Accessible curricula and tools for K-12 computing education
A group of students congregate around a computer

AccessCSforAll (formerly AccessCS10K) works to increase the successful participation of students with disabilities in K-12 computing. K-12 students with disabilities in computing courses may encounter tools and curricula that are inaccessible to screen readers used by students who are blind or have reading-related disabilities such as dyslexia. Content embedded in images without text-based alternatives accessible by screen readers also creates barriers. Students who are deaf require captions or transcriptions of audio content and students with disabilities can benefit from curricular features that facilitate access to them.

Our grant that was awarded in 2017 will create a research practitioner partnership with schools that serve students who are deaf, blind, or have learning disabilities as well as mainstream schools to test the effectiveness of an accessible version of CSP. The project will also develop resources for computer science teachers to help them include students with disabilities in their courses and partner with the College Board to ensure that they are ready to properly evaluate students with disabilities.

Our original grant, Including Students with Disabilities in Computing Education for the 21st Century, focuses on Exploring Computer Science (ECS) and Computer Science Principles (CSP) through two objectives. The first is to build the capacity of K-12 computing teachers to serve those students with professional development aimed at professional development trainers, curricular units, online tutorials, virtual communities of practice for teachers, and real-time, individual teacher support. The second objective is to create accessible materials, both tools (including iterative refinement and deployment of the Quorum language) and curricular units that K-12 teachers and students can use in their classrooms.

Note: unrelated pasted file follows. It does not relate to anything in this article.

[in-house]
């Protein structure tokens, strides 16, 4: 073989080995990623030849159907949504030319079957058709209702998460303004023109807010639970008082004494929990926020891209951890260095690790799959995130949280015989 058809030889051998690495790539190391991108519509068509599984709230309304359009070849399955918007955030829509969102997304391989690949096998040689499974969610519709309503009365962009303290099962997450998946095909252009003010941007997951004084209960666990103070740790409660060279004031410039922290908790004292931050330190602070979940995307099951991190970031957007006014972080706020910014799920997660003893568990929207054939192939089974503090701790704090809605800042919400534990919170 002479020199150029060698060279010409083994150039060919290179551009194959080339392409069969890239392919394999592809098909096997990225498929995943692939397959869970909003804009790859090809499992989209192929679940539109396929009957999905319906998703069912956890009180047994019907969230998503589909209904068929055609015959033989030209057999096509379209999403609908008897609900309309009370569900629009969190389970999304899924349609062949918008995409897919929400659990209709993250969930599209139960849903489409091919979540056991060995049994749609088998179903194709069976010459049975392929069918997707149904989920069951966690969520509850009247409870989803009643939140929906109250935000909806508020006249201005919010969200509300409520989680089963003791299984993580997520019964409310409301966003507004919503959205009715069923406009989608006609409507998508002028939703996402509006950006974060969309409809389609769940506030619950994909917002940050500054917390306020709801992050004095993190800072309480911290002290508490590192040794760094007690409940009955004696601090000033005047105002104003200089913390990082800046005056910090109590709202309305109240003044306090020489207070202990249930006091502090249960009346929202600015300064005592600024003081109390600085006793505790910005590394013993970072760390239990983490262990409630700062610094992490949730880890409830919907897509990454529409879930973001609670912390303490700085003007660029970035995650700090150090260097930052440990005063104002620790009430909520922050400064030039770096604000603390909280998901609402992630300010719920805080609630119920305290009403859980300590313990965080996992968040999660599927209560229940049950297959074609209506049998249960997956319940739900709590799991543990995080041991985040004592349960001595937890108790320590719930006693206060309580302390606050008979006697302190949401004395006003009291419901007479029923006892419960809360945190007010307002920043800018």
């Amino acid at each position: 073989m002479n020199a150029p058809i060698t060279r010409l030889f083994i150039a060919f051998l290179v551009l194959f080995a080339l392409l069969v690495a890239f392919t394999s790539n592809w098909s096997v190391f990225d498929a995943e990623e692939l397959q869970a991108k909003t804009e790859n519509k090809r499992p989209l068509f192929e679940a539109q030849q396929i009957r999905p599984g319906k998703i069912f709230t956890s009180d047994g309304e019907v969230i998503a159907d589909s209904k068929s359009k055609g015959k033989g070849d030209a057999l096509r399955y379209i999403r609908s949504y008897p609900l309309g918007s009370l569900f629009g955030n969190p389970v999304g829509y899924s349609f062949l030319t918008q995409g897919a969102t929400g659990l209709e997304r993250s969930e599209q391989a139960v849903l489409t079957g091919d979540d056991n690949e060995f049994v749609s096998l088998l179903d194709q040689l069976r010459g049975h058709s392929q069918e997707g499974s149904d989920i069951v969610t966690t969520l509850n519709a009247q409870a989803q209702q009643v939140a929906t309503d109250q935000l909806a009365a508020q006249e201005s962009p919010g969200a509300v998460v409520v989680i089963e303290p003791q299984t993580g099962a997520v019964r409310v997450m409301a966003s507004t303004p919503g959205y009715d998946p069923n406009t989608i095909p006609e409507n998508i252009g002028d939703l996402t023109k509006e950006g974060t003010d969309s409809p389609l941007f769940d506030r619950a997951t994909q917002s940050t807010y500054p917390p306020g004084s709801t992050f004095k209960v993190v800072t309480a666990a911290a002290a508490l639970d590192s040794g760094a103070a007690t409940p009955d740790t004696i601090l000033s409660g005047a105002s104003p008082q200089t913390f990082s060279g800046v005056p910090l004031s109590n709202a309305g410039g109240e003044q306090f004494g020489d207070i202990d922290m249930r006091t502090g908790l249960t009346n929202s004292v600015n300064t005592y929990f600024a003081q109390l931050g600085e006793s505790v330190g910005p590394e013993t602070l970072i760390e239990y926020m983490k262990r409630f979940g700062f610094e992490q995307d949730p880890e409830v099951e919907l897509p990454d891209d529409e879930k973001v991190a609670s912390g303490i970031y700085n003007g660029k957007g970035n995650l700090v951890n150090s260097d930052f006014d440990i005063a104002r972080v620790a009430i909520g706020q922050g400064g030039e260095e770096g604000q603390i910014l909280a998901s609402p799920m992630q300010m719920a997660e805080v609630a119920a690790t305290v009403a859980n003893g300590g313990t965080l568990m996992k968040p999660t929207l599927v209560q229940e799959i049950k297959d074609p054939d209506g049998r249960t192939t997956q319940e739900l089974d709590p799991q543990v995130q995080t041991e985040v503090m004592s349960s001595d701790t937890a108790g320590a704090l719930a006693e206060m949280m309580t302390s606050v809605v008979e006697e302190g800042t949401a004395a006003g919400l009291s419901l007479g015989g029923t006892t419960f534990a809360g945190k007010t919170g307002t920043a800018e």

The work is led by teams at the University of Washington and the University of Nevada, Las Vegas in partnership with many of the current and future National Science Foundation computing education grantees, K-12 computing educators, and developers of accessible tools and curricula to maximize the impact of their work. All students in K-12 computing classes, regardless of disability, benefit from more inclusive teaching strategies practiced by their teachers.

To learn how you can get involved with AccessCSforAll, contact us at